Not feeling in the mood to do certain things is a universal experience. If you’re like me, it’s a daily occurrence.
Like they say, never do today what can be put off until tomorrow.
An amusing thought it may be, but hardly a good rule to live by.
As normal as procrastination may be, when we allow it to become our constant companion, it can keep us stuck in a holding pattern that goes nowhere.
Sometimes, the best thing we can do for ourselves is the last thing we feel like doing.
I’m not talking about big projects like cleaning the basement or planting a garden or applying for a new job or creating a work of art.
I’m referring to small actions which we know are right for our health (both physical and mental) and which can make us feel energized in the process of doing them.
I speak of things like calling a loved one, getting off the couch to walk around the neighborhood, picking out some healthy ingredients for dinner (rather than eating out), or volunteering for a worthy cause.
So, what will nudge us to act on these when we’re not exactly ‘in the mood’? Three things to consider:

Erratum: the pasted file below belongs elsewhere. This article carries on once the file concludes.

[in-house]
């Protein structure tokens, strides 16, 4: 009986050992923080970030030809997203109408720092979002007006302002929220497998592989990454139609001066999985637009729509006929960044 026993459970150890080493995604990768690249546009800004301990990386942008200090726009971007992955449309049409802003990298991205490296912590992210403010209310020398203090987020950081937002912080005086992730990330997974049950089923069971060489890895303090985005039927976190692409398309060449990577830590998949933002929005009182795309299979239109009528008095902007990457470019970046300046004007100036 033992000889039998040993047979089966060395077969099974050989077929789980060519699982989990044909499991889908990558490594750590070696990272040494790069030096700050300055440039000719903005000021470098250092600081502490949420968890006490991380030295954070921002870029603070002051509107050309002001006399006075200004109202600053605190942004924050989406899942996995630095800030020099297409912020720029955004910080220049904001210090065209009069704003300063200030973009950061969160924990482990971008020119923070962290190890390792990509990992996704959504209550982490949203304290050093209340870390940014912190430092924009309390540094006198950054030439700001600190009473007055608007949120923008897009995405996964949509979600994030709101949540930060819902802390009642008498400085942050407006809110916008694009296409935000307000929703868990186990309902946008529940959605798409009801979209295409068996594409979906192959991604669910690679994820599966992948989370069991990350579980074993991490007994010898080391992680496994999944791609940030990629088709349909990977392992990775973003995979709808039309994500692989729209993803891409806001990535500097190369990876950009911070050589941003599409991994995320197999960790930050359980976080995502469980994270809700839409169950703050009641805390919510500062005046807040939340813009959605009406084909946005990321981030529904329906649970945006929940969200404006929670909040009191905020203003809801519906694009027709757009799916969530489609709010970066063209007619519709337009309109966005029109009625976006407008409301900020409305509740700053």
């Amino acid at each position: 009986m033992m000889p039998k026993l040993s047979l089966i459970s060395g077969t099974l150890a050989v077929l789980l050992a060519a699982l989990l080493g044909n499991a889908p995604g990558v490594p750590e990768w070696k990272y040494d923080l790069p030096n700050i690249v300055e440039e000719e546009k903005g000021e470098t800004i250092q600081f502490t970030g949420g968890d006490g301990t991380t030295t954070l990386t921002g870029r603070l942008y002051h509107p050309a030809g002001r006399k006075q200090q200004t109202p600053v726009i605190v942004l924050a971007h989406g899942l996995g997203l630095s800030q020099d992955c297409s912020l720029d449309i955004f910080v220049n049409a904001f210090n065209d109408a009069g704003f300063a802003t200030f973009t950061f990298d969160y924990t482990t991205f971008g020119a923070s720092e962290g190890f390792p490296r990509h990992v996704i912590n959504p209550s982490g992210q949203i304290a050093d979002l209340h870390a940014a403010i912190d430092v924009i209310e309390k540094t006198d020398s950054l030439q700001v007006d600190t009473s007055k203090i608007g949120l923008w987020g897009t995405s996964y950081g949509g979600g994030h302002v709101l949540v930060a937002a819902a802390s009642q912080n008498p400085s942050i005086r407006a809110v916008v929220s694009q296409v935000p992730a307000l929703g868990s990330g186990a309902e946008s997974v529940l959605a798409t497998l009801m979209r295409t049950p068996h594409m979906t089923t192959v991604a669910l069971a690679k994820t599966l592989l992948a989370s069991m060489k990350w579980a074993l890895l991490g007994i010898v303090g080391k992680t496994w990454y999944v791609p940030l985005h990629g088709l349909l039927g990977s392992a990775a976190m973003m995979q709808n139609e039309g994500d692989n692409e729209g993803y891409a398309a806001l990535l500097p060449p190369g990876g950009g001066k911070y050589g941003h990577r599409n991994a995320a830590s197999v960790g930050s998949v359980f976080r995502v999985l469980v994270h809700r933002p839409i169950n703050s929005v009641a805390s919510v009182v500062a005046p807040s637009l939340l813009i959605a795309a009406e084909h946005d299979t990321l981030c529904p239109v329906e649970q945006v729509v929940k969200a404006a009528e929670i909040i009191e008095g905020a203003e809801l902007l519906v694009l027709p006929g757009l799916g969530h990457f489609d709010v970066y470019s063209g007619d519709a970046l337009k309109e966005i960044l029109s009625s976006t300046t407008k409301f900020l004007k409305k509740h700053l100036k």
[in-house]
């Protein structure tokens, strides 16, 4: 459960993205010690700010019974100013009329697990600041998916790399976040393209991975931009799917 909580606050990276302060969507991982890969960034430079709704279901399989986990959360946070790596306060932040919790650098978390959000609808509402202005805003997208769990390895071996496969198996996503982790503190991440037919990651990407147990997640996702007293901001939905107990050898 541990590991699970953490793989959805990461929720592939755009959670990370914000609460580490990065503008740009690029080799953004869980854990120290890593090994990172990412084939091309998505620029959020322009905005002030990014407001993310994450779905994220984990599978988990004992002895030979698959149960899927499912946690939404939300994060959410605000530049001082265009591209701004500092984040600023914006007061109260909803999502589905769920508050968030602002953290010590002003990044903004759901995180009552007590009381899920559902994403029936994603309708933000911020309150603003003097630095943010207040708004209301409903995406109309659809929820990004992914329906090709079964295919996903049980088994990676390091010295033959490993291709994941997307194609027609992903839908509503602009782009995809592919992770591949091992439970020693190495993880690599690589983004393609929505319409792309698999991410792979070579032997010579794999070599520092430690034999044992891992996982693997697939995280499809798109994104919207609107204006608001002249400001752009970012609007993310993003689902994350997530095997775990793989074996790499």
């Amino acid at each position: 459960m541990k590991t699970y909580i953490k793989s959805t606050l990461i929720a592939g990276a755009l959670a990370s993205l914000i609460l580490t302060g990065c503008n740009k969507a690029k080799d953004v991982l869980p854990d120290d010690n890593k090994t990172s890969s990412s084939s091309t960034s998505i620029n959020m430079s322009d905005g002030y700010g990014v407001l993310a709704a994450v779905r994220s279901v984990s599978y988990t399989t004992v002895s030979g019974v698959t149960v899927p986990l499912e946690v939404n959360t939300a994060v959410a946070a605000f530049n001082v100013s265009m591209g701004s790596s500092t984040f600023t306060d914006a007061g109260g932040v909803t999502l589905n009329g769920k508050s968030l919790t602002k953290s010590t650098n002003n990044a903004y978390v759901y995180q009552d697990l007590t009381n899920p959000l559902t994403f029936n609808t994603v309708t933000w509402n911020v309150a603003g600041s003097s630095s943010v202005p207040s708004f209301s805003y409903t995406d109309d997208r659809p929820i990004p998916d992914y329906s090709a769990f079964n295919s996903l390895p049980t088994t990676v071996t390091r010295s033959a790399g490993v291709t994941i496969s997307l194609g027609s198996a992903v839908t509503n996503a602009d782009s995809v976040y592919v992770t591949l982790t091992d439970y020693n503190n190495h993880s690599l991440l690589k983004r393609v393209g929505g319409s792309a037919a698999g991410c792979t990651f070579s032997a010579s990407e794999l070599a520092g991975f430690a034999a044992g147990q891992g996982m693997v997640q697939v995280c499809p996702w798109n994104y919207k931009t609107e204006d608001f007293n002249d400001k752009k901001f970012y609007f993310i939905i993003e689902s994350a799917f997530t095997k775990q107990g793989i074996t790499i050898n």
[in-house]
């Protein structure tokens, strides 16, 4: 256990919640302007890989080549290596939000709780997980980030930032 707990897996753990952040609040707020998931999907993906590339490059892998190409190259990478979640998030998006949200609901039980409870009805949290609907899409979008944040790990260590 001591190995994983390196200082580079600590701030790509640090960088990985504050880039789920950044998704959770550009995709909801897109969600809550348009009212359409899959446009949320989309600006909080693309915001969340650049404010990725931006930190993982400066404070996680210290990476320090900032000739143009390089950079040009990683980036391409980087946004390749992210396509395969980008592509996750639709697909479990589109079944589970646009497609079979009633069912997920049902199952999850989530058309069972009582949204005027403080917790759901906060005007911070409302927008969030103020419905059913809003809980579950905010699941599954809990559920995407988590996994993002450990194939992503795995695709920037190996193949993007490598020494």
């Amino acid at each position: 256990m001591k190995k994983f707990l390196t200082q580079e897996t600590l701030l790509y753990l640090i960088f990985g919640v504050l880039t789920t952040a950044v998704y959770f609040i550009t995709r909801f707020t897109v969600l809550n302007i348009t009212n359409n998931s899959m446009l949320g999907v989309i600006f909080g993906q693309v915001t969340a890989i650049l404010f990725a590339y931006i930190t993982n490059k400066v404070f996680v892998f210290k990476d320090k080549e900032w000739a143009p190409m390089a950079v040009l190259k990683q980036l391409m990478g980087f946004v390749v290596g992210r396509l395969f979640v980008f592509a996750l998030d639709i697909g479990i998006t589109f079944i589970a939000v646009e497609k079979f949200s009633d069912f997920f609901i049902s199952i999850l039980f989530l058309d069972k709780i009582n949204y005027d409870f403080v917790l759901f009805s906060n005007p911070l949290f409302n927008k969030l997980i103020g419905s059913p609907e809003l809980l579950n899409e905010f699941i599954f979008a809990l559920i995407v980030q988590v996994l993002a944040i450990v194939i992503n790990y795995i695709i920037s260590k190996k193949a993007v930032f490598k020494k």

First and foremost: it helps to bring to mind our vision of optimal health.
This visioning process I talk about often in my blog is not a one-time exercise but a daily practice which reinforces our deeply held values.
Remembering our aspirations often can serve to move us to action when we’re feeling unmotivated.
Every time we picture ourselves experiencing robust health, it has a way of orienting our behavior in a positive direction. Not a guarantee, mind you, but it does tend to get the ball rolling when we might be tempted to do nothing.
Secondly, keep in mind that a bit of self-compassion goes a long way. The more we procrastinate the more we feel guilty for not following through, and it can become a nasty cycle that only feeds our avoidance behavior.
Going easy on ourselves once in a while will not alleviate the need to take action but it will reduce some of the pressure that keeps us stuck in the first place.
Lastly, think bite-size.
Since overwhelm is one of the biggest contributors to inaction, the more we’re able to break tasks down into small, manageable pieces, the easier it is to get started (overcome inertia) and the sooner we get to see results from our actions.
Small successes, experienced often, have a way of generating wonderful momentum.
Who could ask for anything more?